Keynes & using Deficits for Fiscal Control

I recall being lectured in Economics II back in the early 60’s on Monetary policy and its usefulness in helping to control or manage the economy. Our lecturer at the time told us not to concern ourselves with studying this in depth since no government in their right mind would ever consider using such a bludgeon like instrument - like trying to repair a watch using a crowbar and sledge hammer.

Way back in Biblical times Pharaohs – stored up surpluses in the fat years in order to release the savings in the lean years. This is exactly what Keynes advocated in his writings. Because booms and recessions are a regular feature of the 10 year business cycle then all governments should be ready to tax appropriately as business activity picks up so that funds will be available for spending on essential services etc. thus maintaing employment levels and minimising the human suffering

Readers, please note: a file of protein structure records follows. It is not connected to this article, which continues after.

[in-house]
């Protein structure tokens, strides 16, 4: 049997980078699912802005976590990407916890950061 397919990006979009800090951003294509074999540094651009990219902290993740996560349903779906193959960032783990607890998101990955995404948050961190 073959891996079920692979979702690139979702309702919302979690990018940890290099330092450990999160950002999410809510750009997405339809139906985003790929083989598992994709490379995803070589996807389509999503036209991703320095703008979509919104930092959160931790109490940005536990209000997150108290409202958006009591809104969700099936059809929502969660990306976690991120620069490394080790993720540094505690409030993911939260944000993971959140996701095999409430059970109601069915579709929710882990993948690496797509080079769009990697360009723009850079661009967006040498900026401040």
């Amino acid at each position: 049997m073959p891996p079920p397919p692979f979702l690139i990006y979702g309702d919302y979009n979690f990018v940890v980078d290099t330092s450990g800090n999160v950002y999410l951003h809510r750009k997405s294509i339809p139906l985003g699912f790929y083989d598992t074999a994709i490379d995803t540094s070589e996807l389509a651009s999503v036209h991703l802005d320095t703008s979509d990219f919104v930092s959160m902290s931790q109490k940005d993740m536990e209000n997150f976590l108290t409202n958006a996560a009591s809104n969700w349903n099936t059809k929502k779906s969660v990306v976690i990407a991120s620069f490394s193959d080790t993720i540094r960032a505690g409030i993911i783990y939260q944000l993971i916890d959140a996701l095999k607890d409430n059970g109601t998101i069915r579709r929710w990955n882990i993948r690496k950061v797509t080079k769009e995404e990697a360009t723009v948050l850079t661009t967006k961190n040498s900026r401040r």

arising from cyclical events.

This fiscal governmental approach can work quite effectively to help even out the worst effects resulting from business cycles. However, its success or otherwise will be entirely dependent on the willingness of the government at that time to begin taxing appropriately in order to build up a surplus to fund the next downturn. This absolute necessity is of course conveniently overlooked
in democratic economies where governments are so beholden to the votes of vested interest groups.
Taxes are always unpopular so the inevitable result is for the government of the day to put off taxing and just let the deficits keep growing and growing and growing.

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